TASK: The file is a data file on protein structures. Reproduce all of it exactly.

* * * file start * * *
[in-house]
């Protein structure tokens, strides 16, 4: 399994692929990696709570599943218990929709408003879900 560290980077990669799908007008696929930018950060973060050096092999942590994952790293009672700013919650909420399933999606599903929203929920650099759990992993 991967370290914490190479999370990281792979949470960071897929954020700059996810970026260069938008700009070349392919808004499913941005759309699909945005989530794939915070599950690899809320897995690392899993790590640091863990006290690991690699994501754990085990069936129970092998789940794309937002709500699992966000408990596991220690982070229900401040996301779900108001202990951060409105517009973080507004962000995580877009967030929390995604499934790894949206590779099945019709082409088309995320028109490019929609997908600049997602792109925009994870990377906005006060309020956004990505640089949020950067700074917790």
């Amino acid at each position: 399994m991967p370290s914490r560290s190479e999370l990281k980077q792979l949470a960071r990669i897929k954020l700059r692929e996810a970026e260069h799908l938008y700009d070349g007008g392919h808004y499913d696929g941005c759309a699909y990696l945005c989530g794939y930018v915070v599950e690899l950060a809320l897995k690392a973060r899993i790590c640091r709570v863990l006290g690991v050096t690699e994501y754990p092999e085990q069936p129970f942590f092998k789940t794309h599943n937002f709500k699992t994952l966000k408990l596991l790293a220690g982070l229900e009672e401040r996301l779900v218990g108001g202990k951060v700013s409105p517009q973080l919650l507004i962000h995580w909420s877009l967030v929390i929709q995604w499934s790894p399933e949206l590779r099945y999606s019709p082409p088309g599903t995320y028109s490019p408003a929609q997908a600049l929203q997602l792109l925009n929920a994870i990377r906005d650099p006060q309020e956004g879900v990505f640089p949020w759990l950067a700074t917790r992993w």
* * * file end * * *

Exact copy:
[in-house]
């Protein structure tokens, strides 16, 4: 399994692929990696709570599943218990929709408003879900 560290980077990669799908007008696929930018950060973060050096092999942590994952790293009672700013919650909420399933999606599903929203929920650099759990992993 991967370290914490190479999370990281792979949470960071897929954020700059996810970026260069938008700009070349392919808004499913941005759309699909945005989530794939915070599950690899809320897995690392899993790590640091863990006290690991690699994501754990085990069936129970092998789940794309937002709500699992966000408990596991220690982070229900401040996301779900108001202990951060409105517009973080507004962000995580877009967030929390995604499934790894949206590779099945019709082409088309995320028109490019929609997908600049997602792109925009994870990377906005006060309020956004990505640089949020950067700074917790």
């Amino acid at each position: 399994m991967p370290s914490r560290s190479e999370l990281k980077q792979l949470a960071r990669i897929k954020l700059r692929e996810a970026e260069h799908l938008y700009d070349g007008g392919h808004y499913d696929g941005c759309a699909y990696l945005c989530g794939y930018v915070v599950e690899l950060a809320l897995k690392a973060r899993i790590c640091r709570v863990l006290g690991v050096t690699e994501y754990p092999e085990q069936p129970f942590f092998k789940t794309h599943n937002f709500k699992t994952l966000k408990l596991l790293a220690g982070l229900e009672e401040r996301l779900v218990g108001g202990k951060v700013s409105p517009q973080l919650l507004i962000h995580w909420s877009l967030v929390i929709q995604w499934s790894p399933e949206l590779r099945y999606s019709p082409p088309g599903t995320y028109s490019p408003a929609q997908a600049l929203q997602l792109l925009n929920a994870i990377r906005d650099p006060q309020e956004g879900v990505f640089p949020w759990l950067a700074t917790r992993w």